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Archive for November 2010

Workers Compensation Insurance Change – New York

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The context for this is that New York State had changed its regulations regarding Workers Compensation Insurance in 2007. In essence, incidental time in New York for any employee of a firm outside NY might, and significant time would, trigger penalties if that company did not have NY on line 3A of their Workers Compensation Insurance.  We saw clients threatened with fines for $20,000 and up.

Line 3C provides “all other states” coverage for incidental exposures. Line 3A lists specific states. NY began demanding Line 3A listing for truly incidental exposure and fining companies when the State caught that exposure. The current change, though still more restrictive than most states, reduces some of the pressure. Our thanks to the Professional Insurance Agents of New Jersey ( ) for much of this information and for working with NY State to get this improvement. 

Please note that routine deliveries or other activity in NY by a company based in New Jersey could still require Line 3A coverage and trigger fines for all the time there was activity without Line 3A coverage.  Go to our website ( or our Workers Compensation page ( ) for more info or call us at 1-800-548-2329 .

On Nov. 22, 2010, the New York Workers’ Compensation Board (WCB) issued Subject No. 046-454, which carves out some Item 3.A. coverage exemptions for out-of-state employers having incidental or temporary work in New York. This is a significant change from the rigid Item 3.A. coverage requirement adopted by the WCB following the 2007 Workers’ Compensation Reform legislation.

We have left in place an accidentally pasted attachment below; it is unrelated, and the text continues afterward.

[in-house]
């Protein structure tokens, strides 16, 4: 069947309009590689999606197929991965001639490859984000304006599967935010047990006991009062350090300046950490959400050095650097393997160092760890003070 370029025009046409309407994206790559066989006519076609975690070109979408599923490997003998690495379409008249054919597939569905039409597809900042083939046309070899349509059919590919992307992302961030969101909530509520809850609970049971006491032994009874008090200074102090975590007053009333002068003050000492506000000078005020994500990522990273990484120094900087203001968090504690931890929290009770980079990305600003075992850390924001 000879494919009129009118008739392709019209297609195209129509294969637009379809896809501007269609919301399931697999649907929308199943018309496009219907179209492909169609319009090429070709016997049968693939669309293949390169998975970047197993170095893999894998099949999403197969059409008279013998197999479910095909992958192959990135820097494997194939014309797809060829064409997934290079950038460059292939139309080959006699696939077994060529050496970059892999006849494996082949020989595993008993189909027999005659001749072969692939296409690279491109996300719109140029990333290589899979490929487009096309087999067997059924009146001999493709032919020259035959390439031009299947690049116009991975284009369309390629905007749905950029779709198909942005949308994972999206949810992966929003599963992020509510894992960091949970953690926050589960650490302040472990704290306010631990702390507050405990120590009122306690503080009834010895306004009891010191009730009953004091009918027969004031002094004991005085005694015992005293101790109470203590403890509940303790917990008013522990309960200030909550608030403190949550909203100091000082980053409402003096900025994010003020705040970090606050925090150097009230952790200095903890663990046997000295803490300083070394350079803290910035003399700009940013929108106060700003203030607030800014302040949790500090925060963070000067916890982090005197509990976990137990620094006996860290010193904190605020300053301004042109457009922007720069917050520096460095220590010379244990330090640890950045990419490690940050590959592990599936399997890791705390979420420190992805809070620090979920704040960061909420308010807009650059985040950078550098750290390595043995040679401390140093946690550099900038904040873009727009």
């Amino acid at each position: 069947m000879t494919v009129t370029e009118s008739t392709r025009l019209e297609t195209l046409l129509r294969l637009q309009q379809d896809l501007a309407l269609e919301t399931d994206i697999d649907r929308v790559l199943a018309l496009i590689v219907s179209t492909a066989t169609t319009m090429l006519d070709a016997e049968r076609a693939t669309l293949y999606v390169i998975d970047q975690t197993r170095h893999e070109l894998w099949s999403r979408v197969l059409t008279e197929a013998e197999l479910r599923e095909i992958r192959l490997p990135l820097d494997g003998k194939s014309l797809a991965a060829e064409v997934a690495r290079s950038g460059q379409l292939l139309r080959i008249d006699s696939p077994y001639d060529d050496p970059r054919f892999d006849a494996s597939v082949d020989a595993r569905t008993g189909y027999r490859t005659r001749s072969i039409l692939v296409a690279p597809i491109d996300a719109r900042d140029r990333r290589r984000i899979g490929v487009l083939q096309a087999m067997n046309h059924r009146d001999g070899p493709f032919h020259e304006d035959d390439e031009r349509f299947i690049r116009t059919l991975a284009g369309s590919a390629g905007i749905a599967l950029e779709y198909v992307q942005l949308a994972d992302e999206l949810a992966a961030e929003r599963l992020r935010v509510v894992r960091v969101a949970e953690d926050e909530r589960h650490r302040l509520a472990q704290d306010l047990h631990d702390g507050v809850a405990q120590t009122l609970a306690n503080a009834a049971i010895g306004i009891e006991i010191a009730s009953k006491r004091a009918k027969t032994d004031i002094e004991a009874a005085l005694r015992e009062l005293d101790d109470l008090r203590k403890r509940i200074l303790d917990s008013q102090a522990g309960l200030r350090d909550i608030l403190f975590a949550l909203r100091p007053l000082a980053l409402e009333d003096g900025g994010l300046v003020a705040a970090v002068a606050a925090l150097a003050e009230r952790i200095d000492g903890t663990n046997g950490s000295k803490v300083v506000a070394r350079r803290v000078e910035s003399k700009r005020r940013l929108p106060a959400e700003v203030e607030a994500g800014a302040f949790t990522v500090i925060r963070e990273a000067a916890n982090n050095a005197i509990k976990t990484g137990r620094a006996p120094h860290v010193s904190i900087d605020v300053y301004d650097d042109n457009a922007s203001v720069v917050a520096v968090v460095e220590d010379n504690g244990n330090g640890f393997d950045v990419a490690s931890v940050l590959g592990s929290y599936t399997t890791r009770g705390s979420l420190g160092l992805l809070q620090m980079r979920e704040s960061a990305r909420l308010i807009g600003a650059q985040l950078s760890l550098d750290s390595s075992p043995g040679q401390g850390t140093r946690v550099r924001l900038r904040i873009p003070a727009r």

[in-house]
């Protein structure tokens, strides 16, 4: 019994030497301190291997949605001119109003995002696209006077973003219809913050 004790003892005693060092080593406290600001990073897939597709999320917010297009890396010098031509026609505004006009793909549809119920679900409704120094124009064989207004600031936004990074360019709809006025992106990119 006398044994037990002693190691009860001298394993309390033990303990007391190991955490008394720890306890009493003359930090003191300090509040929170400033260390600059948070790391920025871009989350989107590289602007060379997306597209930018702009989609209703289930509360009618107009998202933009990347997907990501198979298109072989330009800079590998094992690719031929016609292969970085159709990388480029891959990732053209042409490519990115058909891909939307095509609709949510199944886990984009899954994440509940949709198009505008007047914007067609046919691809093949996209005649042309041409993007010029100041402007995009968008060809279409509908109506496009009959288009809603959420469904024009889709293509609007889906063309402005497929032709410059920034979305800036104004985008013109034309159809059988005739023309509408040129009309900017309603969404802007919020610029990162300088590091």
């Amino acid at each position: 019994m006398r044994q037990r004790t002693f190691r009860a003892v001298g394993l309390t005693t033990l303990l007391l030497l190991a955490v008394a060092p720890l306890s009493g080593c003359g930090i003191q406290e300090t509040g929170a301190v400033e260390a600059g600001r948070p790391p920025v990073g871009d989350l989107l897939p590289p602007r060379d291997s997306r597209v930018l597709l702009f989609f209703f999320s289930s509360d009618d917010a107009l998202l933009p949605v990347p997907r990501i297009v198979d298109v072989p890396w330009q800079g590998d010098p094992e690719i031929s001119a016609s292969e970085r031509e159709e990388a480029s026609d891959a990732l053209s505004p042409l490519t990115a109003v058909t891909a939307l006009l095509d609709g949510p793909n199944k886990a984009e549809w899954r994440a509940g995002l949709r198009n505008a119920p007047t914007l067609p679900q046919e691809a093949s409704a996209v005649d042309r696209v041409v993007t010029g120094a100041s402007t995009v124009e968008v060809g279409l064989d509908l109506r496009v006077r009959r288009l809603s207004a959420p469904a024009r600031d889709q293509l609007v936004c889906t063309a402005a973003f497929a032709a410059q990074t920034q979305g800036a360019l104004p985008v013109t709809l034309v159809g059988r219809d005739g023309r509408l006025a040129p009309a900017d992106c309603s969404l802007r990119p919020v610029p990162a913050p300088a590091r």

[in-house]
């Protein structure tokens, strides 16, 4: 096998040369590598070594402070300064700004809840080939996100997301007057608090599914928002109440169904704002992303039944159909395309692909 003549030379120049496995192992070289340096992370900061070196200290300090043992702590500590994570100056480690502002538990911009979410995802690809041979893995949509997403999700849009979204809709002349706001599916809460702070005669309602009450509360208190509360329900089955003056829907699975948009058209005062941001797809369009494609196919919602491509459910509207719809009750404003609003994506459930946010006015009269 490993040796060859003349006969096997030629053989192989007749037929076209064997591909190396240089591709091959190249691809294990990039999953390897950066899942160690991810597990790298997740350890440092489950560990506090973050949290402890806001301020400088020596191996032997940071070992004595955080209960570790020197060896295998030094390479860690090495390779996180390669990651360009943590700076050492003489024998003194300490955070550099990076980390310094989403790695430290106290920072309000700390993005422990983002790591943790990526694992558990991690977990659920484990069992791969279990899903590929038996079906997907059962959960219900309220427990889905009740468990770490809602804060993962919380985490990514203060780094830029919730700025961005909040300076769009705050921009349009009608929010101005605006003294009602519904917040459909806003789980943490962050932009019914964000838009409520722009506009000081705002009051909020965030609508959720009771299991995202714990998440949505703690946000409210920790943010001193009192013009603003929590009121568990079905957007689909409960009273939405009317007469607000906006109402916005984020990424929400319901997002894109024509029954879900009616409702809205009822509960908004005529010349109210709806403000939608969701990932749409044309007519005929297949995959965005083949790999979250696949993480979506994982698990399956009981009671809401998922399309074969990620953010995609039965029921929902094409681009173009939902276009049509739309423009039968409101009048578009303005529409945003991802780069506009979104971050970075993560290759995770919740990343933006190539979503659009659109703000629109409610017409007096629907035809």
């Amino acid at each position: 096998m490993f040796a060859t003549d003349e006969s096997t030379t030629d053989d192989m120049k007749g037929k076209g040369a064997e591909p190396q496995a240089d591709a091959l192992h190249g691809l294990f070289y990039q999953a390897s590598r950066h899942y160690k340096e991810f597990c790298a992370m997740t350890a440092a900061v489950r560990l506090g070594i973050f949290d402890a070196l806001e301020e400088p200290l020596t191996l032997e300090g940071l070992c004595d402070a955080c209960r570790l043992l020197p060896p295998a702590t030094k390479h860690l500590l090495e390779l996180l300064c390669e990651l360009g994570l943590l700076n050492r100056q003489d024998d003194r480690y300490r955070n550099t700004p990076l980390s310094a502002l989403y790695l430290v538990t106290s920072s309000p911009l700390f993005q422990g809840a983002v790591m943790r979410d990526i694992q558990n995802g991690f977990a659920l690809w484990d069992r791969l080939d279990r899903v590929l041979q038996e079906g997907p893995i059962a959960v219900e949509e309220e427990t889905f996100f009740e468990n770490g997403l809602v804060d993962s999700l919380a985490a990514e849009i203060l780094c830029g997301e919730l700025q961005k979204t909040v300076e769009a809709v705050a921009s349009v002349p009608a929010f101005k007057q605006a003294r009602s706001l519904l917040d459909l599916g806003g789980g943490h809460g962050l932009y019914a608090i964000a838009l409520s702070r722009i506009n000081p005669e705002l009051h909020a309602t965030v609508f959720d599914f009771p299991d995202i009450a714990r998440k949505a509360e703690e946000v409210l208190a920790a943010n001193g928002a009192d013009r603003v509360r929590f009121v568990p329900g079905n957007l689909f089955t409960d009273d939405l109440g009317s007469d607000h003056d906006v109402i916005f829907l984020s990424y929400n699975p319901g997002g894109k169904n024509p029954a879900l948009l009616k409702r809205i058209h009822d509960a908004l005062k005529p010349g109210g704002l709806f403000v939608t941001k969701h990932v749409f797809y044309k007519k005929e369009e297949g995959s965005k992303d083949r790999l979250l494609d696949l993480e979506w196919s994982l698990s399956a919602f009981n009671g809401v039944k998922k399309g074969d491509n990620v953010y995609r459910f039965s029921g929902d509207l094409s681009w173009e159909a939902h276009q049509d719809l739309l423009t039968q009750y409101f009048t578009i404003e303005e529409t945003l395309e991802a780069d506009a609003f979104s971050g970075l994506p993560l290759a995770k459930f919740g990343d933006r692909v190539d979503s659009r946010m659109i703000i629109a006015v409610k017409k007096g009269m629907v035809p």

Out-of-state employers who have Item 3.C. coverage will now be in compliance with insurance requirements (and not subject to enforcement penalties) as long as the employer:
1) is not required to register with the state Department of Labor and pay unemployment insurance for any period in question (see for details);
2) has no permanent physical location in New York or has no employees whose primary work location is in New York;
3) is not operating in New York under a permit, contract or license granted by the state of New York, its counties or any municipality as defined under Section 57 of the Workers’ Compensation Law;
4) is not working as a contractor/general contractor/subcontractor on a construction project in New York; and
5) had no employees physically in New York the previous year for at least 40 hours of every week for a period longer than two consecutive weeks, or had no employees present in New York for 25 or more individual days (e.g., five employees working for five days in New York equals 25 individual employee days). Note that when employees travel through the state without stopping for deliveries, pick-ups or other work, it is not considered a work day.